favor of a person of Chinese descent, de- tain questions of law. It appears that the tained for return to China by the steamship appellee, being detained by the master of the company which brought him to an American steamship Doric for return to China, preport, where his petition alleges nothing but sented a petition for habeas corpus to the citizenship as making his detention unlawful, district court, alleging that he was a nativeand he has been denied admission to the United States by the immigration officers born citizen of the United States, returning after examination, and such denial has been 'after a temporary departure, and was denied permission to land by the collector of the in the United States, that his application port of San Francisco. It also appears for admission was considered and denied from the petition that he took an appeal by such officers, and that the denial was affrom the denial, and that the decision was firmed upon appeal to the Secretary of Comaffirmed by the Secretary of Commerce and merce and Labor, and where nothing more Labor. No further grounds are stated. The appears to show that such executive officers writ issued, and the United States made re- failed to grant a proper hearing, abused turn, and answered, showing all the proceed their discretion, or acted in any unlawful ings before the Department, which are not or improper way upon the case presented to denied to have been in regular form, and them for determination? setting forth all of the evidence and the or- “Third. In a habeas corpus proceeding in ders made. The answer also denied the alle a district court of the United States, instigations of the petition. Motions to dismiss tuted in behalf of a person of Chinese dethe writ were made on the grounds that the scent being held for return to China by the decision of the Secretary was conclusive, steamship company which recently brought and that no abuse of authority was shown. him therefrom to a port of the United These were denied, and the district court de- States, and who applied for admission therecided, seemingly on new evidence, subject to in upon the ground that he was a nativeexceptions, that Ju Toy was a native-born born citizen thereof, but who, after a hearcitizen of the United States. An appeal ing, the lawfully designated immigration ofwas taken to the circuit court of appeals, ficers found was not born therein, and to alleging errors the nature of which has whom they denied admission, which finding been indicated. Thereupon the latter court and denial, upon appeal to the Secretary of certified the following questions:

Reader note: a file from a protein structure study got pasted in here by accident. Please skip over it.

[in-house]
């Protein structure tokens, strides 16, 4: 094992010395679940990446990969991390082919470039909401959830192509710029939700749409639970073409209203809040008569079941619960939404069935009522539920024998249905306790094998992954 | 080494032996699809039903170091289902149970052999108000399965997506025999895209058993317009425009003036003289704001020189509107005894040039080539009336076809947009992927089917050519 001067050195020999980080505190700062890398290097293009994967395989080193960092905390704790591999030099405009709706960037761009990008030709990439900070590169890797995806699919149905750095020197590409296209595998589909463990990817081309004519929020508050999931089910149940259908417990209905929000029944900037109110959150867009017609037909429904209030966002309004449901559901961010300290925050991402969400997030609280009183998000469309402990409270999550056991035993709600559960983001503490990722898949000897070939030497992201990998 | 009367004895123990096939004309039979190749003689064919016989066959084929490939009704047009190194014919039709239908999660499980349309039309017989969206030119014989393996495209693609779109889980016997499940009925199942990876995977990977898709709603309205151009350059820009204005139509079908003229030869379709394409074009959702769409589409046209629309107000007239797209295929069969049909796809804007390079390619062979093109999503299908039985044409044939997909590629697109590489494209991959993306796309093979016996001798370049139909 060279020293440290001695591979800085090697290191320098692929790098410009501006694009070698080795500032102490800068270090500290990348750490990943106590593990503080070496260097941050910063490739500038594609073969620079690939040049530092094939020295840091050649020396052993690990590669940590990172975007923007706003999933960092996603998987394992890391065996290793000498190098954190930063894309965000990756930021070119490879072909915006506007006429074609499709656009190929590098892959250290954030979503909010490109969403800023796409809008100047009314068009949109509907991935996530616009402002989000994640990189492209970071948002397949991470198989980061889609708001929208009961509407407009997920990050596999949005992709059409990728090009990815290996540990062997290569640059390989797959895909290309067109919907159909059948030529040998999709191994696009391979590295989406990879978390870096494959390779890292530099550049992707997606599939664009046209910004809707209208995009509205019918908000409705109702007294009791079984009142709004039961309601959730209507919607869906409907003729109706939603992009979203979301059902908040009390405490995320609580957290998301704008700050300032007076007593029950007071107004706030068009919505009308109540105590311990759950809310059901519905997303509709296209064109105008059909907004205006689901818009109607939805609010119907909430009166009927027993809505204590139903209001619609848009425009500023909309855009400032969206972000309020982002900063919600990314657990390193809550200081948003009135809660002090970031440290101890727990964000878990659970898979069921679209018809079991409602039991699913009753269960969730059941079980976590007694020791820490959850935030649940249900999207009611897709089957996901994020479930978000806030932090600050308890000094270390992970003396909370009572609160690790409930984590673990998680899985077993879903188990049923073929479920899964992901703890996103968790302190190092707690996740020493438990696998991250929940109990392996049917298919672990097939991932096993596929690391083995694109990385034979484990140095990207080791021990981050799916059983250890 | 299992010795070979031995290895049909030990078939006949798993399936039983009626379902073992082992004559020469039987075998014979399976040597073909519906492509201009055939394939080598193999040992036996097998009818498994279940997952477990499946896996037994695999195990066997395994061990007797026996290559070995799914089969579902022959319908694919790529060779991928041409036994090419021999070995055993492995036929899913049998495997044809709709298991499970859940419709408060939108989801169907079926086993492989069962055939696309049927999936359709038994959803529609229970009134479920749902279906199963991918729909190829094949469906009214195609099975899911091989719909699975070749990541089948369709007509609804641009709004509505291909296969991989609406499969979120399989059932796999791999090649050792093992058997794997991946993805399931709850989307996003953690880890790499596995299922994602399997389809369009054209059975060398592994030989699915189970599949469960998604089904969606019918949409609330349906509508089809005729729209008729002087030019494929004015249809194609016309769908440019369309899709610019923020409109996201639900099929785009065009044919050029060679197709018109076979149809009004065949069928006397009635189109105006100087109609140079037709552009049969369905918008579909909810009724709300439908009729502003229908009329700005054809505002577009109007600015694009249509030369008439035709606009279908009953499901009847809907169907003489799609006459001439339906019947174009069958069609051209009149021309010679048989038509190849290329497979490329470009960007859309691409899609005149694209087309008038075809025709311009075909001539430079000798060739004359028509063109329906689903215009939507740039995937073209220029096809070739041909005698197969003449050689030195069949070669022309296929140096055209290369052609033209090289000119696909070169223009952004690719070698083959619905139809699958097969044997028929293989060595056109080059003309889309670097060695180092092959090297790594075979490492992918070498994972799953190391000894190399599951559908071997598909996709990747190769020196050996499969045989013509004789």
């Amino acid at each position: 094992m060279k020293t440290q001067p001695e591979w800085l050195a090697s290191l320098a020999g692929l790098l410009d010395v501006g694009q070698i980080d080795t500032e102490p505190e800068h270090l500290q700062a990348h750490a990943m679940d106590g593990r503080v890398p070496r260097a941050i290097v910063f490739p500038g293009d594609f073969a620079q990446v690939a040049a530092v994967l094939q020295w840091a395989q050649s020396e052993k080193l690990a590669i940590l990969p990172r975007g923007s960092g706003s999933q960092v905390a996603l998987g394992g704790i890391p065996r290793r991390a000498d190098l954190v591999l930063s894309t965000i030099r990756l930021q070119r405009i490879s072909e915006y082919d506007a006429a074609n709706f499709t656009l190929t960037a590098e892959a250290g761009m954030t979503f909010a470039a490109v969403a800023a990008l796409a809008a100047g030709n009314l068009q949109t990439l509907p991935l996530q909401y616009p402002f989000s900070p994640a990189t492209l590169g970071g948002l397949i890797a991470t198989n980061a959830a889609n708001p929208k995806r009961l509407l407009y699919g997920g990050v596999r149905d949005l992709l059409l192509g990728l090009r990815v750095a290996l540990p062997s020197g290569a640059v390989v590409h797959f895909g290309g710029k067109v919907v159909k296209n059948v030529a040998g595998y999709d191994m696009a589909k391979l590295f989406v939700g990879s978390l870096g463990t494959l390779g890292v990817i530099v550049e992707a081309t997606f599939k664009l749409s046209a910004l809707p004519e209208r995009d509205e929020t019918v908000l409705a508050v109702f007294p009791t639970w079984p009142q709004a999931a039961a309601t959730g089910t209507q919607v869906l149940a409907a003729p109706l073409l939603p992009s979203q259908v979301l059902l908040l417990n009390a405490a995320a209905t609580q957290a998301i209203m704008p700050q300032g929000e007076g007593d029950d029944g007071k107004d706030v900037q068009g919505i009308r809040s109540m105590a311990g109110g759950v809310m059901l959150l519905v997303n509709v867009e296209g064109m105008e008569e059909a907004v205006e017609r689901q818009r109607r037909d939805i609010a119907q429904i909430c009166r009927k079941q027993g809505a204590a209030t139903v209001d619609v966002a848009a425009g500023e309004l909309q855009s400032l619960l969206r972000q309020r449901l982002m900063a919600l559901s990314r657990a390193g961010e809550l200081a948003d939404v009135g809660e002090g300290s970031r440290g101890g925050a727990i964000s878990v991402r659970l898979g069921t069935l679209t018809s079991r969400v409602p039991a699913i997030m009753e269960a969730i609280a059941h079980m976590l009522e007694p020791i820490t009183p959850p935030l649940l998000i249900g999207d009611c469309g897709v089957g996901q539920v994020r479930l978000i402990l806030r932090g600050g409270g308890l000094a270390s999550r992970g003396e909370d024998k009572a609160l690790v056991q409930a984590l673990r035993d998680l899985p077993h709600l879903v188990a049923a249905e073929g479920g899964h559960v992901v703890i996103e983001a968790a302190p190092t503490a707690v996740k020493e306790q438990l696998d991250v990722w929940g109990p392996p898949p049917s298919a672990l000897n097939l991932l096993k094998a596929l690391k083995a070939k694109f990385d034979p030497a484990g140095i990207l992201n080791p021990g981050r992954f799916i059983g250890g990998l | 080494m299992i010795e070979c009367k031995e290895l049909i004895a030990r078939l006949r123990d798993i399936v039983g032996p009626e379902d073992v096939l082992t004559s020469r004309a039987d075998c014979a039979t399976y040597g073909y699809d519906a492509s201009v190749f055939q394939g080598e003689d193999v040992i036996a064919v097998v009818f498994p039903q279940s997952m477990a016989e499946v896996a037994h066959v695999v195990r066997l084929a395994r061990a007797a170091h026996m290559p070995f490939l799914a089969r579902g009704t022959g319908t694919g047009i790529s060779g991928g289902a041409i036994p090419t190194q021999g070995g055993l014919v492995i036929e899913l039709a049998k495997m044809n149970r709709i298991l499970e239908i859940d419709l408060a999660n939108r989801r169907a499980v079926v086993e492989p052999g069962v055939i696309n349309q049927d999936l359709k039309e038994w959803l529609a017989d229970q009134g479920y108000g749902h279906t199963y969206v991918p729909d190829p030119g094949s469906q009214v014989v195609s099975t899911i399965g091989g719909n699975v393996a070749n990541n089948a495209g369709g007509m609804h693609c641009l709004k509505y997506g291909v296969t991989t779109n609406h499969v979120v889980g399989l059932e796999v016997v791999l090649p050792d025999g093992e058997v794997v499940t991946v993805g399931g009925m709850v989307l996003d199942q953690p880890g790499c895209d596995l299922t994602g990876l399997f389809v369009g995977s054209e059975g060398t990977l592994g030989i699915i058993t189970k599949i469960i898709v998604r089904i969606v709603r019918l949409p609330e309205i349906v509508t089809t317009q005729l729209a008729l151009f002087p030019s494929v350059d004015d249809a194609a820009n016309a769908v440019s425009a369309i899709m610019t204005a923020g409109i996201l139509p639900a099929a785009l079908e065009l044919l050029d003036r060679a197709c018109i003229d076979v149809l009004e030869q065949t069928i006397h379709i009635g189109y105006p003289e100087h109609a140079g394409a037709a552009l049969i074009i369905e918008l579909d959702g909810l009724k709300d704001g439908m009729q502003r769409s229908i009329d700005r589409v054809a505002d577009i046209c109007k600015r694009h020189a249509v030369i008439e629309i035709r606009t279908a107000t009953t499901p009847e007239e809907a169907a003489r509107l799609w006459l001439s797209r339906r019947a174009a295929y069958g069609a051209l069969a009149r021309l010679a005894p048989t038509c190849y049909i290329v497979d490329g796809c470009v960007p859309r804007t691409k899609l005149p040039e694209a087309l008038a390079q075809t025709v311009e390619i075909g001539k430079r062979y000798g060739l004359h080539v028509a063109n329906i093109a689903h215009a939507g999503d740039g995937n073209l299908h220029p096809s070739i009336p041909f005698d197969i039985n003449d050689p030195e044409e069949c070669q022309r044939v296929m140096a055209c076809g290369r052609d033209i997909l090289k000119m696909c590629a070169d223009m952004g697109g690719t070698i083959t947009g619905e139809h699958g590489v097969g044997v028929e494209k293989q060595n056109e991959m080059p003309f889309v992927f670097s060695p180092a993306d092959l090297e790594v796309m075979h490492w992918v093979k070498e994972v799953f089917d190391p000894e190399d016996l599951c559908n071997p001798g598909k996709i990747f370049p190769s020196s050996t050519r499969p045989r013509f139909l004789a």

Commerce and Labor, was affirmed, --should "First. Should a district court of the the court treat the finding and action of United States grant a writ of habeas cor- such executive officers upon the question of pus in behalf of a person of Chinese de citizenship and other questions of fact as scent being held for return to China by the having been made by a tribunal authorized steamship company which brought him to decide the same, and as final and conclutherefrom, who, having recently arrived at sive unless it be made affirmatively to apa port of the United States, made applica- pear that such officers, in the case submittion to land as a native-born citizen there- ted to them, abused the discretion vested in of, and who, after examination by the duly them, or, in some other way, in hearing and authorized immigration officers, was found determining the same, committed prejudiby them not to have been born in the Unitedcial error ?” States, was denied admission, and ordered We assume in what we have to say, as deported, which finding and action upon ap- the questions assume, that no abuse of aupeal was affirmed by the Secretary of Com- thority of any kind is alleged. That being merce and Labor, when the foregoing facts out of the case, the first of them is answered appear to the court, and the petition for by the case of United States v. Sing Tuck, the writ alleges unlawful detention on the 194 U. S. 161, 170, 48 L. ed. 917, 921, 24 sole ground that petitioner does not come Sup. Ct. Rep. 621: “A petition for habeas within the restrictions of the Chinese ex- corpus ought not to be entertained unless clusion acts, because born in and a citi- the court is satisfied that the petitioner zen of the United States, and does not al- can make out at least a prima facie case.” lege or show in any other way unlawful This petition should have been denied on action or abuse of their discretion or pow. this ground, irrespective of what more we ers by the immigration officers who exclud- have to say, because it alleged nothing exed him?